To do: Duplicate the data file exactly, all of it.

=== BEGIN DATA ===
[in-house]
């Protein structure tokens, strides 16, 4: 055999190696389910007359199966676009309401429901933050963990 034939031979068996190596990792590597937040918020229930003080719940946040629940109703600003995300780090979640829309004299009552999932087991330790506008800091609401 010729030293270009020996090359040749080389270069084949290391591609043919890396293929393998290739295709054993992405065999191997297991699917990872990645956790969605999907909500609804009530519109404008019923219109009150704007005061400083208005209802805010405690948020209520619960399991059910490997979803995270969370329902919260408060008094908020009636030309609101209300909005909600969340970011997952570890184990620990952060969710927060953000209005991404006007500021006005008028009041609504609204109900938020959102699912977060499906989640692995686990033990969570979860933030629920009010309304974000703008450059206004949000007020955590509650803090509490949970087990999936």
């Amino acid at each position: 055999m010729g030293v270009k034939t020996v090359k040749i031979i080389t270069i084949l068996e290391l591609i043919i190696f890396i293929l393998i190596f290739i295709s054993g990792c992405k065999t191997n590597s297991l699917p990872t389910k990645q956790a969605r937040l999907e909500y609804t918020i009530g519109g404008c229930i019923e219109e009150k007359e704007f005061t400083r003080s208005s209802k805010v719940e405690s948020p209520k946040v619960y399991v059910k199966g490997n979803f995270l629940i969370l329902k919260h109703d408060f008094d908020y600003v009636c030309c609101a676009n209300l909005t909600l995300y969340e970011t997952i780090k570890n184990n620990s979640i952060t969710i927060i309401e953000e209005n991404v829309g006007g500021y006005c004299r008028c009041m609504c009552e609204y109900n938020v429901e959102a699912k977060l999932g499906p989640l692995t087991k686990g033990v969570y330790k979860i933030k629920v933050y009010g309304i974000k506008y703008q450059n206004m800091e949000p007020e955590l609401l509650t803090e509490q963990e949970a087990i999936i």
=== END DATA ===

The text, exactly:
[in-house]
């Protein structure tokens, strides 16, 4: 055999190696389910007359199966676009309401429901933050963990 034939031979068996190596990792590597937040918020229930003080719940946040629940109703600003995300780090979640829309004299009552999932087991330790506008800091609401 010729030293270009020996090359040749080389270069084949290391591609043919890396293929393998290739295709054993992405065999191997297991699917990872990645956790969605999907909500609804009530519109404008019923219109009150704007005061400083208005209802805010405690948020209520619960399991059910490997979803995270969370329902919260408060008094908020009636030309609101209300909005909600969340970011997952570890184990620990952060969710927060953000209005991404006007500021006005008028009041609504609204109900938020959102699912977060499906989640692995686990033990969570979860933030629920009010309304974000703008450059206004949000007020955590509650803090509490949970087990999936």
């Amino acid at each position: 055999m010729g030293v270009k034939t020996v090359k040749i031979i080389t270069i084949l068996e290391l591609i043919i190696f890396i293929l393998i190596f290739i295709s054993g990792c992405k065999t191997n590597s297991l699917p990872t389910k990645q956790a969605r937040l999907e909500y609804t918020i009530g519109g404008c229930i019923e219109e009150k007359e704007f005061t400083r003080s208005s209802k805010v719940e405690s948020p209520k946040v619960y399991v059910k199966g490997n979803f995270l629940i969370l329902k919260h109703d408060f008094d908020y600003v009636c030309c609101a676009n209300l909005t909600l995300y969340e970011t997952i780090k570890n184990n620990s979640i952060t969710i927060i309401e953000e209005n991404v829309g006007g500021y006005c004299r008028c009041m609504c009552e609204y109900n938020v429901e959102a699912k977060l999932g499906p989640l692995t087991k686990g033990v969570y330790k979860i933030k629920v933050y009010g309304i974000k506008y703008q450059n206004m800091e949000p007020e955590l609401l509650t803090e509490q963990e949970a087990i999936i």